OREGON STATE UNIVERSITY

MEDIATION SERVICES' HALLMARK OF OSU'S LIBRARY OF THE FUTURE

05/16/1996

CORVALLIS - They call it "mediation services" and officials say it's the wave of the future for students hoping to access the dizzying array of information available in the electronic world.

Whether users need to find bio sketches of Fortune 500 chief executive officers, download an image of da Vinci's "Last Supper," or create multimedia presentations for a class project, help is available.

And few places in the country will have more available help for college students than Oregon State University, which is embarking on a $40 million expansion and renovation of The Valley Library, said Melvin George, university librarian. When completed in fall 1998, the library will have an "Information Commons" to help students and faculty with an array of technology challenges.

"It once was hoped that when the Internet was established, the need for mediation would disappear," George said. "Just the opposite has occurred. So much is available, things are harder to find."

OSU's Information Commons will house professionals now working in the university's Computing Center, Communication Media Center, and library. They will be available 24 hours a day to consult with students on locating data, formatting screens, creating programs and helping with tasks that can't even be anticipated in 1996.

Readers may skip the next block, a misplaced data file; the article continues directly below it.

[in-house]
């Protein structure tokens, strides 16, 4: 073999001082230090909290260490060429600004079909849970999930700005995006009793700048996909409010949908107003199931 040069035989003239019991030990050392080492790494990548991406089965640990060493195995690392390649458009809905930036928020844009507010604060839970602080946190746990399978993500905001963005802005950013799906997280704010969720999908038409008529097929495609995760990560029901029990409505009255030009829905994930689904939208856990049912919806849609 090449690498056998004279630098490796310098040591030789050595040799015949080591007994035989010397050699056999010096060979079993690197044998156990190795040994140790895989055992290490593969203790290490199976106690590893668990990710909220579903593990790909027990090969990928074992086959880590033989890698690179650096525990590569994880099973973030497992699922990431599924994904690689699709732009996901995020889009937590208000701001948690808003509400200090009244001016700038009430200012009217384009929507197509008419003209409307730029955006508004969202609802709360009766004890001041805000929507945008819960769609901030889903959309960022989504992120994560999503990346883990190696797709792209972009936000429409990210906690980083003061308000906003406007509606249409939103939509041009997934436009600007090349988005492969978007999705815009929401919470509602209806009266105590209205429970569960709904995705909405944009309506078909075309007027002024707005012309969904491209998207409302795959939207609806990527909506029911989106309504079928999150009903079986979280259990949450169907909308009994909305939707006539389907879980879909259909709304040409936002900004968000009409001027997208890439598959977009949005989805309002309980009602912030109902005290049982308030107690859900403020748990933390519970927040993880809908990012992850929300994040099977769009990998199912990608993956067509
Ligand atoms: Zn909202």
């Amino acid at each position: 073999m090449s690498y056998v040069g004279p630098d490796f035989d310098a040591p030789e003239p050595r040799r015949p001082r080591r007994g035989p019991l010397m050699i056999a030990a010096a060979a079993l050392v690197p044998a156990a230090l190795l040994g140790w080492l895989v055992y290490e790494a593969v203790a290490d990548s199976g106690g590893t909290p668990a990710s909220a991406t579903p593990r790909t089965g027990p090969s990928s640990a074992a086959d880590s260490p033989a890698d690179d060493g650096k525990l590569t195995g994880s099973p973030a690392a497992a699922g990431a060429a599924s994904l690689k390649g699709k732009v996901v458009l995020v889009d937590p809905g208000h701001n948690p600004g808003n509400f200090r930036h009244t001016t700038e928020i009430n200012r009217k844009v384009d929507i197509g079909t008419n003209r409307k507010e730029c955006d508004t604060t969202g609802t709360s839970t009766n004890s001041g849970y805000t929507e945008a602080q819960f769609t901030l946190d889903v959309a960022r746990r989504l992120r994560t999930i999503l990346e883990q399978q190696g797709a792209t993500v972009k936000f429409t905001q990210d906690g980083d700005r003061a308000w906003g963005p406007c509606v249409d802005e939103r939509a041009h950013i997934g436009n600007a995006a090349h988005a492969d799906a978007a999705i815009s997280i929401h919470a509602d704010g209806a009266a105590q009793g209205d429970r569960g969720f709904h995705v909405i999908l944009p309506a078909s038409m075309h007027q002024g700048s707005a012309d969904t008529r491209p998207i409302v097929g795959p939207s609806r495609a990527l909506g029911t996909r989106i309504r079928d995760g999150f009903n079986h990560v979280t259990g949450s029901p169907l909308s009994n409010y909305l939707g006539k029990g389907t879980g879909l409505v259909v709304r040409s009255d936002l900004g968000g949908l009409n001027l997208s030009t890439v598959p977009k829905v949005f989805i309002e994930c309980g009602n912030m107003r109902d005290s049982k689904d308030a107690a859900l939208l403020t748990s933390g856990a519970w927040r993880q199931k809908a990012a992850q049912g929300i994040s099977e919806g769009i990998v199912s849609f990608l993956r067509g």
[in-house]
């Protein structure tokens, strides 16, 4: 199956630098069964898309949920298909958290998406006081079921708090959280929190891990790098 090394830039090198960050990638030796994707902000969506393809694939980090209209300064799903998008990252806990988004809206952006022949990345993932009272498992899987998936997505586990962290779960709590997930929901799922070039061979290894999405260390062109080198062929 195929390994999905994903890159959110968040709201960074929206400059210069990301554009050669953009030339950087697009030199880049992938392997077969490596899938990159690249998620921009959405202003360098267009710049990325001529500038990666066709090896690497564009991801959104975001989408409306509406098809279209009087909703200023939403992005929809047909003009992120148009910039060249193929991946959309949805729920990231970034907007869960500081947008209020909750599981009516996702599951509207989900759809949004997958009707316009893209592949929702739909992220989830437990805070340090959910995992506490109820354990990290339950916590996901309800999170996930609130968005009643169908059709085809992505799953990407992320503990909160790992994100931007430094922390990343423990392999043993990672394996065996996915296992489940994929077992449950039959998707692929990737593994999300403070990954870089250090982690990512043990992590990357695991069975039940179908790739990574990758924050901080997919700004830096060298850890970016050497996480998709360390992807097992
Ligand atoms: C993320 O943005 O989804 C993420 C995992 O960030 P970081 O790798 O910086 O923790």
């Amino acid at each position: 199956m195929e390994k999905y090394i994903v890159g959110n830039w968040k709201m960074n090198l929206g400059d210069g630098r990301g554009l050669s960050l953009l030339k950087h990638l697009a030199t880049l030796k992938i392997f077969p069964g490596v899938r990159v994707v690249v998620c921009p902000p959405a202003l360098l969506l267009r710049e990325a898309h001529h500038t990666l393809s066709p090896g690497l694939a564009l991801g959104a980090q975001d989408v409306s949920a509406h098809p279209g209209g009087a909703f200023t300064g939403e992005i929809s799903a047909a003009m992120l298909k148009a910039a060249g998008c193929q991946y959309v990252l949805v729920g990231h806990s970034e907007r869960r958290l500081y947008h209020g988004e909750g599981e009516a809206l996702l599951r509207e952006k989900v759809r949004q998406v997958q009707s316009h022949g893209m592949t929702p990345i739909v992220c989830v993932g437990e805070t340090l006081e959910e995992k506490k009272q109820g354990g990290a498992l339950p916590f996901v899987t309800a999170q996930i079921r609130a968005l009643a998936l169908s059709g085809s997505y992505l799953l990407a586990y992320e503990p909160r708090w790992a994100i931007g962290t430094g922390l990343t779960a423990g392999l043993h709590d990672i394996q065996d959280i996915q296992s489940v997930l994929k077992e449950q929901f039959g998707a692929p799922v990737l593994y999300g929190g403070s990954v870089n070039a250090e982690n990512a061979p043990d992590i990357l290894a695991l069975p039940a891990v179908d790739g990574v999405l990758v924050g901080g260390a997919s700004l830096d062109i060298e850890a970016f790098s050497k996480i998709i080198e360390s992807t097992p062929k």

There will be graphic designers and software experts; video specialists and computer engineers; librarians and troubleshooters.

"Our plan is to employ a triage desk to find out what needs students and faculty may have, and then direct them to the right consultant," George said.

The specifics will come later, George said. Technology has changed so rapidly in the last couple of years that OSU isn't even planning its equipment purchases for the library until the summer of 1998 - just a couple of months before opening. Things change that quickly.

"I remember growing up in rural Minnesota before World War II in a small town without electricity," George said. "It was hard to visualize what life would be like with it, or how dependent we would become upon it. We're facing the same thing with technology all over again."